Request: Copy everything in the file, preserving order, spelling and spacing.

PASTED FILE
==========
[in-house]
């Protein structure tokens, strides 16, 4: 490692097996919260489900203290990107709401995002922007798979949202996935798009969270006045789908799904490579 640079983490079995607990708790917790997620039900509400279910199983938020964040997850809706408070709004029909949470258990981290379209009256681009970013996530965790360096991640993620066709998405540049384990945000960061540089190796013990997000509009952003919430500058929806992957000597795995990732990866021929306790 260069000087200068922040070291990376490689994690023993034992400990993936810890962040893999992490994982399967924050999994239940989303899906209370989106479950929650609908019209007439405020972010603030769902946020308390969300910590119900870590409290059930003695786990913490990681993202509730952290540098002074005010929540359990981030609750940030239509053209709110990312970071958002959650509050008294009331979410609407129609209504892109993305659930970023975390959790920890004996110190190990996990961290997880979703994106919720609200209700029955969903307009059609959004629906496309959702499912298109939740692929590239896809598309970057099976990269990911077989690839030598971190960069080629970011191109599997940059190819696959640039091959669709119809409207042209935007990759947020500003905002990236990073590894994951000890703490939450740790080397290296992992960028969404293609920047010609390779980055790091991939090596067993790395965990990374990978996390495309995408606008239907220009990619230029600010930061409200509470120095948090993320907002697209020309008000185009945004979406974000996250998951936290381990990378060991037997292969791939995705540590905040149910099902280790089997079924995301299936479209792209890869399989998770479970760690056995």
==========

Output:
[in-house]
């Protein structure tokens, strides 16, 4: 490692097996919260489900203290990107709401995002922007798979949202996935798009969270006045789908799904490579 640079983490079995607990708790917790997620039900509400279910199983938020964040997850809706408070709004029909949470258990981290379209009256681009970013996530965790360096991640993620066709998405540049384990945000960061540089190796013990997000509009952003919430500058929806992957000597795995990732990866021929306790 260069000087200068922040070291990376490689994690023993034992400990993936810890962040893999992490994982399967924050999994239940989303899906209370989106479950929650609908019209007439405020972010603030769902946020308390969300910590119900870590409290059930003695786990913490990681993202509730952290540098002074005010929540359990981030609750940030239509053209709110990312970071958002959650509050008294009331979410609407129609209504892109993305659930970023975390959790920890004996110190190990996990961290997880979703994106919720609200209700029955969903307009059609959004629906496309959702499912298109939740692929590239896809598309970057099976990269990911077989690839030598971190960069080629970011191109599997940059190819696959640039091959669709119809409207042209935007990759947020500003905002990236990073590894994951000890703490939450740790080397290296992992960028969404293609920047010609390779980055790091991939090596067993790395965990990374990978996390495309995408606008239907220009990619230029600010930061409200509470120095948090993320907002697209020309008000185009945004979406974000996250998951936290381990990378060991037997292969791939995705540590905040149910099902280790089997079924995301299936479209792209890869399989998770479970760690056995």